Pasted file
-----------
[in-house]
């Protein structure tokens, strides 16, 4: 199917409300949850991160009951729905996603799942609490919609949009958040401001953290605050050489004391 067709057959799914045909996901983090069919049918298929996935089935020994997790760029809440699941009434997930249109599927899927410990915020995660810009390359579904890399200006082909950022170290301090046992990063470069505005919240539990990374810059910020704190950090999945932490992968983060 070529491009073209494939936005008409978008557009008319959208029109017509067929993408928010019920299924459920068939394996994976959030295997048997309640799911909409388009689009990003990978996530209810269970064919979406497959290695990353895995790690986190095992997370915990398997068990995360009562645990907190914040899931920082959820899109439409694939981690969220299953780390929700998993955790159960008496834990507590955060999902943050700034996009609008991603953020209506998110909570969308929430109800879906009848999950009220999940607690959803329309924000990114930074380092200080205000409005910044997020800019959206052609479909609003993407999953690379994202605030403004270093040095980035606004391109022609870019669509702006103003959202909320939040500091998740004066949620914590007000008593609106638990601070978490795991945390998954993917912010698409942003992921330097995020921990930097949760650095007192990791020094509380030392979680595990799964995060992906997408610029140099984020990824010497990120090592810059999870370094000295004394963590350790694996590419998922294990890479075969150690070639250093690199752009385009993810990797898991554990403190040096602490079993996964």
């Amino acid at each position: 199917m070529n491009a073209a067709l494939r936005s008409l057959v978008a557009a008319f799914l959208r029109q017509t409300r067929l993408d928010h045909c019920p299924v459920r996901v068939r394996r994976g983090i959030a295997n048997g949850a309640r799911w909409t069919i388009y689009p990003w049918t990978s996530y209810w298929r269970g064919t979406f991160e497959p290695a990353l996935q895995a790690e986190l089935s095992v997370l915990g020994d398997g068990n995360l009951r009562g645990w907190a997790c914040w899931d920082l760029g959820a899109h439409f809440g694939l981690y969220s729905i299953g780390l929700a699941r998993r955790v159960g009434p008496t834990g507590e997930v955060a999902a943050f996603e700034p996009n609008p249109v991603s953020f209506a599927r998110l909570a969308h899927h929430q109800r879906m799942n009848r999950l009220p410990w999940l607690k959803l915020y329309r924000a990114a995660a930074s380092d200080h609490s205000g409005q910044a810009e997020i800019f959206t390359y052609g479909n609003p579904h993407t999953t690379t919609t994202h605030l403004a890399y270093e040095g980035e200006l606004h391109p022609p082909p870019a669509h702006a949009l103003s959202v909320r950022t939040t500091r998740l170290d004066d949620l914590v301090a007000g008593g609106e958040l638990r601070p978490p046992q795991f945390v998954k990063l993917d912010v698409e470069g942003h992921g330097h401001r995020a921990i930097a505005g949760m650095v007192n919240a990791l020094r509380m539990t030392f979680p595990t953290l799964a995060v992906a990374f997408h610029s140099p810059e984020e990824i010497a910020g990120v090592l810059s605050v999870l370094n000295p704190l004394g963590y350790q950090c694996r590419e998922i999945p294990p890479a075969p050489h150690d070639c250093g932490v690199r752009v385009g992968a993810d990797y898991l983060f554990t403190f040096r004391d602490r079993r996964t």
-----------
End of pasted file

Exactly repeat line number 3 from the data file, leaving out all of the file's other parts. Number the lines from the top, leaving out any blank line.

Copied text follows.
């Amino acid at each position: 199917m070529n491009a073209a067709l494939r936005s008409l057959v978008a557009a008319f799914l959208r029109q017509t409300r067929l993408d928010h045909c019920p299924v459920r996901v068939r394996r994976g983090i959030a295997n048997g949850a309640r799911w909409t069919i388009y689009p990003w049918t990978s996530y209810w298929r269970g064919t979406f991160e497959p290695a990353l996935q895995a790690e986190l089935s095992v997370l915990g020994d398997g068990n995360l009951r009562g645990w907190a997790c914040w899931d920082l760029g959820a899109h439409f809440g694939l981690y969220s729905i299953g780390l929700a699941r998993r955790v159960g009434p008496t834990g507590e997930v955060a999902a943050f996603e700034p996009n609008p249109v991603s953020f209506a599927r998110l909570a969308h899927h929430q109800r879906m799942n009848r999950l009220p410990w999940l607690k959803l915020y329309r924000a990114a995660a930074s380092d200080h609490s205000g409005q910044a810009e997020i800019f959206t390359y052609g479909n609003p579904h993407t999953t690379t919609t994202h605030l403004a890399y270093e040095g980035e200006l606004h391109p022609p082909p870019a669509h702006a949009l103003s959202v909320r950022t939040t500091r998740l170290d004066d949620l914590v301090a007000g008593g609106e958040l638990r601070p978490p046992q795991f945390v998954k990063l993917d912010v698409e470069g942003h992921g330097h401001r995020a921990i930097a505005g949760m650095v007192n919240a990791l020094r509380m539990t030392f979680p595990t953290l799964a995060v992906a990374f997408h610029s140099p810059e984020e990824i010497a910020g990120v090592l810059s605050v999870l370094n000295p704190l004394g963590y350790q950090c694996r590419e998922i999945p294990p890479a075969p050489h150690d070639c250093g932490v690199r752009v385009g992968a993810d990797y898991l983060f554990t403190f040096r004391d602490r079993r996964t």